In his book, ‘Wars, Guns, and Votes: Democracy in Dangerous Places’, Paul Collier makes dire predictions about how ballots could easily lead to bullets, especially in developing countries with weak institutions and a clear absence of accountability in governance—a category to which Nigeria belongs. But we can, and should, avoid travelling that road. In ancient Greece, Athenian democracy where it all began grew out of the instinct to celebrate communal solidarity through drama and play but, in this case, the drama of periodic political choice. This is an exercise to choose the man we expect to serve us, and it makes no sense to fight over that. I hope Nigerians will be mindful of this as they go to the polls on Saturday to elect the next president.
May the best candidate win!
On ‘Selling’ Vento Furniture
At half-time during the UEFA Europa League match between Manchester United and Barcelona last Thursday evening, a commercial by Vento Furniture, a premium furniture company in Nigeria was featured twice. I was not surprised by the calls and messages that followed from those who may have watched the advert on DSTv. I understand it has been repeated many times since then. My simple answer is that for almost two years I have been a brand ambassador for the company. It all started on 23 June 2021 when I received a letter from the company’s CEO, Mr. Hasan Yigit, seeking appointment for an audience with me. In the letter, Yigit wrote: “We have followed your contributions to national discourse in the country and hold the firm belief that the role of brand ambassador should not be for entertainers alone. The intellectual space is deserving of this recognition hence our humble selection of you as our brand ambassador.”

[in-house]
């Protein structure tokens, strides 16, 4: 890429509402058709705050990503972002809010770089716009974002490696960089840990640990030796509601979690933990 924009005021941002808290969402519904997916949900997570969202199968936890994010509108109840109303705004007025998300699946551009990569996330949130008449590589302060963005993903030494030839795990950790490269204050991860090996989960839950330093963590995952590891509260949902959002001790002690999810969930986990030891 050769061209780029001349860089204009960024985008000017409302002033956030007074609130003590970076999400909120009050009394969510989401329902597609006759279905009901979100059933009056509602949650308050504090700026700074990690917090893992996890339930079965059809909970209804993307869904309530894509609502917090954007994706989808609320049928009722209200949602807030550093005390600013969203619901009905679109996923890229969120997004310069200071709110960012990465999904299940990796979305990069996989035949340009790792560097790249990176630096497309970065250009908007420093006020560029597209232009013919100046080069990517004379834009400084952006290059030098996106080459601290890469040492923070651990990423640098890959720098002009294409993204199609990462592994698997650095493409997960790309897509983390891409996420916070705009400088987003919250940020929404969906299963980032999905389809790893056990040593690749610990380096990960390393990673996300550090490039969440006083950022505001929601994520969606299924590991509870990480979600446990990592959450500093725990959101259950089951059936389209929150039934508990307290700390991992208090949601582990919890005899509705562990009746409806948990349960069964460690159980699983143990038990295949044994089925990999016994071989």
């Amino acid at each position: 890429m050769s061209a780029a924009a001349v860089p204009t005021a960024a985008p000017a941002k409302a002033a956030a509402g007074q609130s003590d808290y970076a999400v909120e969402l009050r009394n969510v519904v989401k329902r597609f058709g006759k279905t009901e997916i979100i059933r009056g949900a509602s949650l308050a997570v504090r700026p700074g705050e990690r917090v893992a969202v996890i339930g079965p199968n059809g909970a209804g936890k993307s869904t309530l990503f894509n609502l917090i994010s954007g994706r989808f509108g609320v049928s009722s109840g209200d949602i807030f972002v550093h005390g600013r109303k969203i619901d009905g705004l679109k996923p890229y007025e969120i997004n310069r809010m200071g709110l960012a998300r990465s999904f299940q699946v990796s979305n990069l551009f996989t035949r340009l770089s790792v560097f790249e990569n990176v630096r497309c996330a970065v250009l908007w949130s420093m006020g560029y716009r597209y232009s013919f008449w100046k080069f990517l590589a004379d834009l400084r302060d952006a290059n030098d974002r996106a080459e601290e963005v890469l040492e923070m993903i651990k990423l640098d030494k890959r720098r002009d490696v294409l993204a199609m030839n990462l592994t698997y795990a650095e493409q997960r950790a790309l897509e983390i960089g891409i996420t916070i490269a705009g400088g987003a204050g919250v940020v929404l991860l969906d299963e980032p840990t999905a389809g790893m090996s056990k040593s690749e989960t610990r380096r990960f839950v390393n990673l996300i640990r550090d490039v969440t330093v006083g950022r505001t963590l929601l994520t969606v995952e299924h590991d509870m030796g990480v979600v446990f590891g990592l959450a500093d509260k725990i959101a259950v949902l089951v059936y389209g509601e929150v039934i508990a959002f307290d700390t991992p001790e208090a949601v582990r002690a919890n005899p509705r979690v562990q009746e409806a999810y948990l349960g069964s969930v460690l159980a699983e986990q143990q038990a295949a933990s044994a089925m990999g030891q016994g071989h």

Since the promoters are Turkish, I needed to know more about the company before making any commitment. For the record, Vento Furniture has about 200 Nigerians in its employ, with strong presence in three major cities (Lagos, Abuja, and Port Harcourt). The company also plans to establish a vocational school that would train young Nigerians interested in learning basic skills in painting, plumbing, welding, carpentry, etc. to better their lives. Participants will be drawn from across the country with modalities being worked out to ensure that the process for enlistment is transparent and not hijacked by politicians. Plans are also underway towards establishing a world-class furniture manufacturing complex in the country.
My initial discussions with Vento Furniture went well. All that was demanded of me were photo (and sometimes video) shoots and my availability for some of their Corporate Social Responsibility events. But I didn’t jump at the offer. I consulted widely, including with respected professionals in the Diaspora, to be sure. The consensus is that there is nothing wrong in a journalist serving as a brand ambassador. In accepting the offer, I provided a line that Vento has used in its newspaper adverts with my photo: “My late father was a carpenter. So, now you have a carpenter’s son selling furniture.”
Let’s have all-hands-on-desk!
• You can follow me on my Twitter handle, @Olusegunverdict and on www.olusegunadeniyi.com